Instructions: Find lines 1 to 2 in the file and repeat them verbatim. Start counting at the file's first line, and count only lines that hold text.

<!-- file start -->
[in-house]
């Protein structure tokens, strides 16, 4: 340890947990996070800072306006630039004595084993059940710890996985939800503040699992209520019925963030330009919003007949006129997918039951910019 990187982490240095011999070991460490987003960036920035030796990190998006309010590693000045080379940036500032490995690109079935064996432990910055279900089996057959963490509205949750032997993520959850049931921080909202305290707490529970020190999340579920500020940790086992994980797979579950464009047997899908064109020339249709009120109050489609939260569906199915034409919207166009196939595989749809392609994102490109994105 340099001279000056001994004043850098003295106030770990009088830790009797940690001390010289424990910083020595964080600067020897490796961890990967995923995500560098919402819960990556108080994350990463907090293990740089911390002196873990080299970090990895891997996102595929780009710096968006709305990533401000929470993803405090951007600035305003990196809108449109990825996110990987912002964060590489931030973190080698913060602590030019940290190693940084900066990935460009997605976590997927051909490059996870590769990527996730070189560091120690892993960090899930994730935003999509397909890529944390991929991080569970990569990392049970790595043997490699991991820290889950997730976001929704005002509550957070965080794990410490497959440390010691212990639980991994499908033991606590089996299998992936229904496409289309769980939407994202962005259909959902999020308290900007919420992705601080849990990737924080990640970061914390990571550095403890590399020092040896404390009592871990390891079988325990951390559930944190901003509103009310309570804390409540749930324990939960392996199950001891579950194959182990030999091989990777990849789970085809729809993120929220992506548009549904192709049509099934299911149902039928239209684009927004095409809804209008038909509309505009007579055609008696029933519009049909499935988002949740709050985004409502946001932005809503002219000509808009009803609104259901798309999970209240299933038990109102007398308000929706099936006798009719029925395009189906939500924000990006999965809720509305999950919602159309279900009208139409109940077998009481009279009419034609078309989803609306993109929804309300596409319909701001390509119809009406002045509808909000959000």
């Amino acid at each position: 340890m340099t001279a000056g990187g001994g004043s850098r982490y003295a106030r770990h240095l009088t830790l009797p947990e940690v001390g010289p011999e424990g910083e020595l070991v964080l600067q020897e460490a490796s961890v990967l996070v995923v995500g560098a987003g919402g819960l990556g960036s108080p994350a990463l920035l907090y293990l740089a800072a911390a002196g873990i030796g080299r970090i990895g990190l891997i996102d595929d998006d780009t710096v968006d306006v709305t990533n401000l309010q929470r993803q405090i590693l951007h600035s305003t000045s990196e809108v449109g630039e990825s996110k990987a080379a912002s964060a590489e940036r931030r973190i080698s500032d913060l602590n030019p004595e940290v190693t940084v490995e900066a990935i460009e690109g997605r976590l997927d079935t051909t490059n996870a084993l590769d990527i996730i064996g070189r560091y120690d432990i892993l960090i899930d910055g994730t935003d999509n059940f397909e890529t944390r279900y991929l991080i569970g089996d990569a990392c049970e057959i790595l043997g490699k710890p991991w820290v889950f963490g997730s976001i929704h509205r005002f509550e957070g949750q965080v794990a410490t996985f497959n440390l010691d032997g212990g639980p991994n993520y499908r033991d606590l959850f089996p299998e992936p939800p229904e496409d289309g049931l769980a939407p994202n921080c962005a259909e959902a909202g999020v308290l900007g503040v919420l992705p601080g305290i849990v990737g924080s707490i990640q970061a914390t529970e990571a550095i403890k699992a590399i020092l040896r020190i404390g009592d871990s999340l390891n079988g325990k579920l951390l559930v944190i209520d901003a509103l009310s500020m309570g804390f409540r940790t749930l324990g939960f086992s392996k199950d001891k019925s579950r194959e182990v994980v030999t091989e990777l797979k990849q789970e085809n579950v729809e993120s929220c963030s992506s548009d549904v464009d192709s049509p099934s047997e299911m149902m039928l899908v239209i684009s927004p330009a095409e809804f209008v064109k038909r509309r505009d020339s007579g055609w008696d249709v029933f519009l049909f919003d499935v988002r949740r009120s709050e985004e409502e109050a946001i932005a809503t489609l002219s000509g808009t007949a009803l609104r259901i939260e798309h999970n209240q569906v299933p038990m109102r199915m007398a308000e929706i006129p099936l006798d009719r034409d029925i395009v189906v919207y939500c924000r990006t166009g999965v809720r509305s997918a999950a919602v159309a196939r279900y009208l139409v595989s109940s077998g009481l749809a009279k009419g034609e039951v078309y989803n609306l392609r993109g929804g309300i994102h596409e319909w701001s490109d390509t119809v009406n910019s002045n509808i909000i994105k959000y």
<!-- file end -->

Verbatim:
[in-house]
């Protein structure tokens, strides 16, 4: 340890947990996070800072306006630039004595084993059940710890996985939800503040699992209520019925963030330009919003007949006129997918039951910019 990187982490240095011999070991460490987003960036920035030796990190998006309010590693000045080379940036500032490995690109079935064996432990910055279900089996057959963490509205949750032997993520959850049931921080909202305290707490529970020190999340579920500020940790086992994980797979579950464009047997899908064109020339249709009120109050489609939260569906199915034409919207166009196939595989749809392609994102490109994105 340099001279000056001994004043850098003295106030770990009088830790009797940690001390010289424990910083020595964080600067020897490796961890990967995923995500560098919402819960990556108080994350990463907090293990740089911390002196873990080299970090990895891997996102595929780009710096968006709305990533401000929470993803405090951007600035305003990196809108449109990825996110990987912002964060590489931030973190080698913060602590030019940290190693940084900066990935460009997605976590997927051909490059996870590769990527996730070189560091120690892993960090899930994730935003999509397909890529944390991929991080569970990569990392049970790595043997490699991991820290889950997730976001929704005002509550957070965080794990410490497959440390010691212990639980991994499908033991606590089996299998992936229904496409289309769980939407994202962005259909959902999020308290900007919420992705601080849990990737924080990640970061914390990571550095403890590399020092040896404390009592871990390891079988325990951390559930944190901003509103009310309570804390409540749930324990939960392996199950001891579950194959182990030999091989990777990849789970085809729809993120929220992506548009549904192709049509099934299911149902039928239209684009927004095409809804209008038909509309505009007579055609008696029933519009049909499935988002949740709050985004409502946001932005809503002219000509808009009803609104259901798309999970209240299933038990109102007398308000929706099936006798009719029925395009189906939500924000990006999965809720509305999950919602159309279900009208139409109940077998009481009279009419034609078309989803609306993109929804309300596409319909701001390509119809009406002045509808909000959000």